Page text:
FDA Fast Tracks Investigational Drug With or Without Keytruda for Possible Approval for Head and Neck Cancer

The FDA granted a fast track designation to an investigational drug alone and in combination with Keytruda to treat patients with HPV recurrent/metastatic head and neck squamous cell carcinoma.

The Food and Drug Administration (FDA) granted the investigational drug CUE-101 as a single agent or in combination with Keytruda (pembrolizumab) a fast track designation in patients with HPV recurrent/metastatic head and neck squamous cell carcinoma, according to CUE-101’s manufacturer, Cue Biopharma.

A fast track designation is given by the FDA to a drug that has the potential to treat a serious condition and fill an unmet medical need. In giving the designation, the FDA may expedite the review of the drug for approval and frequently communicate with the manufacturer.

“We are very pleased to have received fast track designation from the FDA for CUE-101,” Dr. Matteo Levisetti, senior vice president of clinical development at Cue Biopharma, said in a press release. “This designation not only underscores the large unmet need for patients with recurrent/metastatic head and neck cancer who currently rely on available non-targeted therapies, but also highlights the potential of CUE-101 to provide a significant clinical benefit.

“To date in its phase 1b clinical trials, CUE-101 has demonstrated a favorable tolerability profile and single-agent anti-tumor activity in monotherapy as well as encouraging anti-tumor clinical activity in combination with (Keytruda), supporting the potential to improve overall survival for these patients.”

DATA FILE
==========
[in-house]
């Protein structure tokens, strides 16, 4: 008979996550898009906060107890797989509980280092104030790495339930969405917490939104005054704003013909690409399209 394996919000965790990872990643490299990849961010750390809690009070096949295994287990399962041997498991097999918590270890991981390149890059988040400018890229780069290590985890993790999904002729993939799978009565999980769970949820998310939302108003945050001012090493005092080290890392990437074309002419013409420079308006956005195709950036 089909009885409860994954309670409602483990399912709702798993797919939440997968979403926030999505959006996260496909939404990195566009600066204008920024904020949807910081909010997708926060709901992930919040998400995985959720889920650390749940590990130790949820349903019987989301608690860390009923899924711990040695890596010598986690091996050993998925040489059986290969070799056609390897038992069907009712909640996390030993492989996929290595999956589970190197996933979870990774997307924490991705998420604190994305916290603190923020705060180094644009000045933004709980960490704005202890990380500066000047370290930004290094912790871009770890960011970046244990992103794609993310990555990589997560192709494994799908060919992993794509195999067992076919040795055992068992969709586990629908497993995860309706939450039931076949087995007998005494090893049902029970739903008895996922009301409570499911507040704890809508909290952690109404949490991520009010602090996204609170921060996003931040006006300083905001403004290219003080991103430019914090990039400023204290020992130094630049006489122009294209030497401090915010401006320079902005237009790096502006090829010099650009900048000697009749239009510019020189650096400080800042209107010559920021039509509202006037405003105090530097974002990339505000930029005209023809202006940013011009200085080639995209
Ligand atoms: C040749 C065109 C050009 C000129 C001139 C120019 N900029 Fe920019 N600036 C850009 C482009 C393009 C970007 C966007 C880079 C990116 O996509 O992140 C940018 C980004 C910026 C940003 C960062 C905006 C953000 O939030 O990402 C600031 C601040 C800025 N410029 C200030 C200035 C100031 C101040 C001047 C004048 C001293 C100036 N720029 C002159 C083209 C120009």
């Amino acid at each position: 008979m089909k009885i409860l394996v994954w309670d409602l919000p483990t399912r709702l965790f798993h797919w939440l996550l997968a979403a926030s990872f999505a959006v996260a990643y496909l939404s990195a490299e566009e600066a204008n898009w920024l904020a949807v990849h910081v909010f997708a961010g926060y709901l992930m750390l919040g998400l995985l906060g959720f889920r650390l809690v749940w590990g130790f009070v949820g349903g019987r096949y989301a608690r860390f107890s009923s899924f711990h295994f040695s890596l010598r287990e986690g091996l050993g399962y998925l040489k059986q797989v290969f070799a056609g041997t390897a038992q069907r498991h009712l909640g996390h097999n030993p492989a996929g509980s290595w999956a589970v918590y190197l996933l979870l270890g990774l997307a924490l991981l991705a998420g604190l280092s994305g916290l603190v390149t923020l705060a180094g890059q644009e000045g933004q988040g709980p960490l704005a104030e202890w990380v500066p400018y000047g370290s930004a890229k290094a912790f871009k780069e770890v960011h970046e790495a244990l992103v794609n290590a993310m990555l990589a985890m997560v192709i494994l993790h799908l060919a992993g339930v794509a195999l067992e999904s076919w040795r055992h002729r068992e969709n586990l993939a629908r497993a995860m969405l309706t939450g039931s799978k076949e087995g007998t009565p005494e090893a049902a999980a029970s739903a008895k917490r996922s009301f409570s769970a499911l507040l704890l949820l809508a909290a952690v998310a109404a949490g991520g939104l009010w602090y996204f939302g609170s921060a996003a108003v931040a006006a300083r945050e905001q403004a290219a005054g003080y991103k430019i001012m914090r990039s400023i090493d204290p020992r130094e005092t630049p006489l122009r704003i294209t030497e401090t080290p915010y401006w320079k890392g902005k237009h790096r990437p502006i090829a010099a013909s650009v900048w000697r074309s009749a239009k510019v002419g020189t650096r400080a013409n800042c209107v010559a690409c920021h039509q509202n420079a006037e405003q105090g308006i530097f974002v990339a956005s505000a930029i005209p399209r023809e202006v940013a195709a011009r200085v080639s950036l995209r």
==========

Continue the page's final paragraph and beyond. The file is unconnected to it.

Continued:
Overall survival is an endpoint that investigators evaluate in a clinical trial, and it measures the length of time from first treatment to death from any cause.

The study authors are currently reviewing the safety and efficacy of this investigational drug with or without Keytruda in patients with HPV16-positive recurrent/metastatic head and neck cancer.

Approximately 85 patients are expected to be enrolled onto the trial. The trial is expected to be completed by August 2023. Patients must have a life expectancy of 12 weeks or more, as well as an ECOG performance status of 0 or 1. Of note, an ECOG performance score evaluates a patient’s level of functioning in terms of their ability to care for themselves. A score of 0 or 1 indicates that a patient is either fully active without restriction or is able to participate in minor daily tasks such as house and office work.

Some reasons patients are excluded from enrolling onto the trial include receiving systemic treatment over the past two years for autoimmune diseases such as rheumatoid arthritis, celiac disease and psoriasis. Systemic treatment is treatment that travels throughout a person’s body.

Moreover, patients have been excluded from trial enrollment if they have a history of significant heart disease.

According to a filing on ClinicalTrials.gov, more than 12 cancer centers across the United States are actively recruiting patients.

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